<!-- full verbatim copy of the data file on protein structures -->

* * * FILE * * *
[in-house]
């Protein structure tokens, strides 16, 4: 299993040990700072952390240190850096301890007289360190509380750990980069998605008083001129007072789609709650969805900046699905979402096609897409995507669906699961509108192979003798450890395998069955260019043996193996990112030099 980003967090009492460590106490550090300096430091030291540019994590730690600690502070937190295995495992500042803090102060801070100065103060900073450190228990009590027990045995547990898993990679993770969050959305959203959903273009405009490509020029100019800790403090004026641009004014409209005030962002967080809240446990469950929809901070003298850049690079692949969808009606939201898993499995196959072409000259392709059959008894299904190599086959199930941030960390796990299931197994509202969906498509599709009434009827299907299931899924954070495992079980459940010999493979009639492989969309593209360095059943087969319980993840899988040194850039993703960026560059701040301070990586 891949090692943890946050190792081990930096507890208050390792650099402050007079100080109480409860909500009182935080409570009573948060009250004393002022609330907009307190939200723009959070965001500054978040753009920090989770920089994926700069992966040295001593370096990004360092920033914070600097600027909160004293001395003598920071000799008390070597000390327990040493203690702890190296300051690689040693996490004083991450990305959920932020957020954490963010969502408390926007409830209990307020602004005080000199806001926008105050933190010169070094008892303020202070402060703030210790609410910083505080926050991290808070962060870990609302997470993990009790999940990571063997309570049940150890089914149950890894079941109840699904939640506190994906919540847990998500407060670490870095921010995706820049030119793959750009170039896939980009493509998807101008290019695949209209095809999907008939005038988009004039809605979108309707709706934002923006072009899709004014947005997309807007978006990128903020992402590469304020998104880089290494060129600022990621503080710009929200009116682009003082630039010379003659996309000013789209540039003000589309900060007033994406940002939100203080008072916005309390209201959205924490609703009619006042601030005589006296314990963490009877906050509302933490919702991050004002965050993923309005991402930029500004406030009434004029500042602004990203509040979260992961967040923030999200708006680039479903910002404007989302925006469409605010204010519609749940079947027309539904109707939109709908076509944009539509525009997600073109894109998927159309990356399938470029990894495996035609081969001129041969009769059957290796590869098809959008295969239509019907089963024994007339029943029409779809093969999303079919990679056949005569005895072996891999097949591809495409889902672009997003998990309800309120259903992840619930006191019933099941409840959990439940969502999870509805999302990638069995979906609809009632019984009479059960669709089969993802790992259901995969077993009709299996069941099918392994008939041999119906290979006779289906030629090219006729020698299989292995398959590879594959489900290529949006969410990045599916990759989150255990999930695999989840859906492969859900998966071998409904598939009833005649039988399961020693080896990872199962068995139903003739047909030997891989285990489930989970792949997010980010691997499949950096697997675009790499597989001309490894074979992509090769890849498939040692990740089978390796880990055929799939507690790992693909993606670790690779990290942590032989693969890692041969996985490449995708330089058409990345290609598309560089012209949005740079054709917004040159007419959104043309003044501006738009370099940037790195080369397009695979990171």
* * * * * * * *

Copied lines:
[in-house]
């Protein structure tokens, strides 16, 4: 299993040990700072952390240190850096301890007289360190509380750990980069998605008083001129007072789609709650969805900046699905979402096609897409995507669906699961509108192979003798450890395998069955260019043996193996990112030099 980003967090009492460590106490550090300096430091030291540019994590730690600690502070937190295995495992500042803090102060801070100065103060900073450190228990009590027990045995547990898993990679993770969050959305959203959903273009405009490509020029100019800790403090004026641009004014409209005030962002967080809240446990469950929809901070003298850049690079692949969808009606939201898993499995196959072409000259392709059959008894299904190599086959199930941030960390796990299931197994509202969906498509599709009434009827299907299931899924954070495992079980459940010999493979009639492989969309593209360095059943087969319980993840899988040194850039993703960026560059701040301070990586 891949090692943890946050190792081990930096507890208050390792650099402050007079100080109480409860909500009182935080409570009573948060009250004393002022609330907009307190939200723009959070965001500054978040753009920090989770920089994926700069992966040295001593370096990004360092920033914070600097600027909160004293001395003598920071000799008390070597000390327990040493203690702890190296300051690689040693996490004083991450990305959920932020957020954490963010969502408390926007409830209990307020602004005080000199806001926008105050933190010169070094008892303020202070402060703030210790609410910083505080926050991290808070962060870990609302997470993990009790999940990571063997309570049940150890089914149950890894079941109840699904939640506190994906919540847990998500407060670490870095921010995706820049030119793959750009170039896939980009493509998807101008290019695949209209095809999907008939005038988009004039809605979108309707709706934002923006072009899709004014947005997309807007978006990128903020992402590469304020998104880089290494060129600022990621503080710009929200009116682009003082630039010379003659996309000013789209540039003000589309900060007033994406940002939100203080008072916005309390209201959205924490609703009619006042601030005589006296314990963490009877906050509302933490919702991050004002965050993923309005991402930029500004406030009434004029500042602004990203509040979260992961967040923030999200708006680039479903910002404007989302925006469409605010204010519609749940079947027309539904109707939109709908076509944009539509525009997600073109894109998927159309990356399938470029990894495996035609081969001129041969009769059957290796590869098809959008295969239509019907089963024994007339029943029409779809093969999303079919990679056949005569005895072996891999097949591809495409889902672009997003998990309800309120259903992840619930006191019933099941409840959990439940969502999870509805999302990638069995979906609809009632019984009479059960669709089969993802790992259901995969077993009709299996069941099918392994008939041999119906290979006779289906030629090219006729020698299989292995398959590879594959489900290529949006969410990045599916990759989150255990999930695999989840859906492969859900998966071998409904598939009833005649039988399961020693080896990872199962068995139903003739047909030997891989285990489930989970792949997010980010691997499949950096697997675009790499597989001309490894074979992509090769890849498939040692990740089978390796880990055929799939507690790992693909993606670790690779990290942590032989693969890692041969996985490449995708330089058409990345290609598309560089012209949005740079054709917004040159007419959104043309003044501006738009370099940037790195080369397009695979990171």